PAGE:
Are you trying to do a halfbridge design?

  10. admin says:

    No, I’m going to try experimenting with a push-pull design… If I understand correctly, this is different that a half-bridge. Whereas the half-bridge is switching a single primary between +V and -V, a push-pull uses a center tapped coil, with +V at the center and alternately switches either end to -V. The design was suggested to me in one of the comments to my youtube video, so I’m going to give it a shot. Of course, my knowledge of switching supplies is very limited, so I may not be understanding correctly. πŸ™‚

    Anyhow, I sat down to look at my schematics tonight, and before I knew what happened, I had a design ready and sent off to batchpcb. Should have the new board in a couple of weeks (batchpcb is rather slow). It’s easy to get carried away when one sits down with the schematic software…

    As far as the TC4429s, I got them from digikey at about $1.72 each. Seems like I shopped around to get a good price on them, but unfortunately I only grabbed a limited quantity (didn’t know at the time my summer free time was going to be dominated by plasma speaker projects!).

  11. Peter (petedog444) says:

    I thought I would write you and tell you how much I appreciate you sharing you experience and your design. Few people on the internet have shared a complete Schematic. I look forward to seeing a video of you new push pull design.

    I hope I can purchase a PCB from you when you are satisfied with your design.

    From your comments to Tobias your explanation of how the a push pull works sounds correct to me. I would very much like to follow along with you during your design adventure. I am no expert but I am well read and I have resources that may be helpful along the way.
    Feel Free To E-Mail me
    Good Luck.

  12. Peter (petedog444) says:

    Could you explain you preference of FM over PWM, please?

  13. admin says:

    Thanks for the comments, Peter, and thanks for setting me in the direction of the push-pull design. I’m looking forward to seeing how it compares to the current design. We should know in about 2.5 weeks! πŸ™‚

    As far as the Pc-boards, I use batchpcb, and they have a marketplace. I’ve held off on listing them publicly so far until the design(s) are finalized, but once they’re ready I’ll definitely list them so that people can order a board. Processing from batchpcb takes a little while, but getting a quality double-sided silkscreened and solder-masked board is worth the wait.

    As far as FM vs PWM, I thought the FM sounded better. The board is designed to support either method (in fact, you can even use both at the same time; it would be interesting to feed two different audio sources and see what happens). The latest revision will have the option of jumpering the op-amp to either. As far as why the op-amp is there, it came from tobias’ design…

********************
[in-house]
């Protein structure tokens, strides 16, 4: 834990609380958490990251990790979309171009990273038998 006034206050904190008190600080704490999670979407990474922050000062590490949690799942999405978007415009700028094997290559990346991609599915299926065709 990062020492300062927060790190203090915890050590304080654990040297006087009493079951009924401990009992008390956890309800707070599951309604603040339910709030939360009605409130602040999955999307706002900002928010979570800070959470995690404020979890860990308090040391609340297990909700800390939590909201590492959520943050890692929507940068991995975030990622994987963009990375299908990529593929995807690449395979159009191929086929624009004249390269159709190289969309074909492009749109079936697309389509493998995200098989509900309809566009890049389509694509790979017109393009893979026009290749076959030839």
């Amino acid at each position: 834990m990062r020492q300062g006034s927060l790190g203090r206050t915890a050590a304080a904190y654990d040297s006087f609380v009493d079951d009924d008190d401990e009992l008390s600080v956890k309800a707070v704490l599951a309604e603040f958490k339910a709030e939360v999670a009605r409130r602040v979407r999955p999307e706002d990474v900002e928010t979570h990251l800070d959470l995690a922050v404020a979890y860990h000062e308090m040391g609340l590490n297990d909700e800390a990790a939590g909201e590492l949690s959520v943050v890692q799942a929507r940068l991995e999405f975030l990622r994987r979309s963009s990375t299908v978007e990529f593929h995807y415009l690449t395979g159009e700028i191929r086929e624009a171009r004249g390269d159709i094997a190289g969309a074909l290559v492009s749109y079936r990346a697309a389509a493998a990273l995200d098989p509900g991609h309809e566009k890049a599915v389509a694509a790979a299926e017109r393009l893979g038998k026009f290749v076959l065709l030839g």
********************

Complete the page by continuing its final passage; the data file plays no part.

Thanks again for the comments!

  14. tobias says:

    You need that op-amp to have a high impedance audio in. It works together with the capacitor that follows. This last one changes the reference from 0 V to 6 V to source the TL494. Connecting a capacitor this way ensures that no DC voltage differential will be created between the op-amp and the tl494. Only pulses pass throw the cap.
    When you read on the net that people blew some audio players off experimenting with plasma speakers that’s because they did not use a high impedance audio in =)

  15. Zsombor says:

    The finest plasma speaker circuit I’ve ever seen. If possible, can you please also publish your PCB design?

  16. admin says:

    I was planning on holding off putting the PCB pattern up (and the link to manufactured boards at batchpcb) until the next revision is done as there are a few important changes I made. I definitely will do so when the new boards arrive, thanks for the comment!

  17. Zsombor says:

    Thank you, I’m looking forward to it. My biggest problem is FETs’ heat dissipation; I’m thinking about how to absolutely avoid linear mode, maybe with an additional switching-mode FET driver. This is only a plan, I haven’t tried that yet.

  18. Peter says:

    I can’t wait to see your new board. The suspense is killing me. I would really like to know what you thoughts are on the Push Pull system. I already started ordering the parts for your board when you make it publicly available. May be a quick up date would be nice. Thanks and keep up the good work!

  19. yoni says:

    great info! very impressive work!

  20. Peter says:

    I and every one else following you would appreciate an up date on how the new push pull boards are going. Thanks. πŸ™‚

  21. Justin says:

    Any updates to the schematic? I have been looking over the parts, and getting setup to make one for myself. I have also been wondering if the input audio can raise and lower the volume of the “speaker”?

  22. Jim Beam says:

    Can’t wait to see the next revision! Out of all the system’s I’ve looked at this seems one of the best designed

  23. Peter says:

    How is it going. Are you blasting some matalica on your new plasma speaker yet. LOL . An up date on you web site once in a while would be nice. Thanks and keep up the good work.

  24. Peter H says:

    Do you think a 163 volt clamp 80 volt DC rated MOV will work. I am building my own prototype and need advice on picking a MOV. Any Advice would be help full. Thanks.

  25. William says:

    Hello ther thank you for your post, i have been searching for plasma speaker and i did like very much yours, i wounder if you mind to send me the list of materials necessarie to do the entire build. Thank you so much

  26. Luke says:

    Ty for the prints, i was searching for a good FM build and these fit the bill brilliantly.
    I plan on implementing push pull like this soon.

  27. Josh says: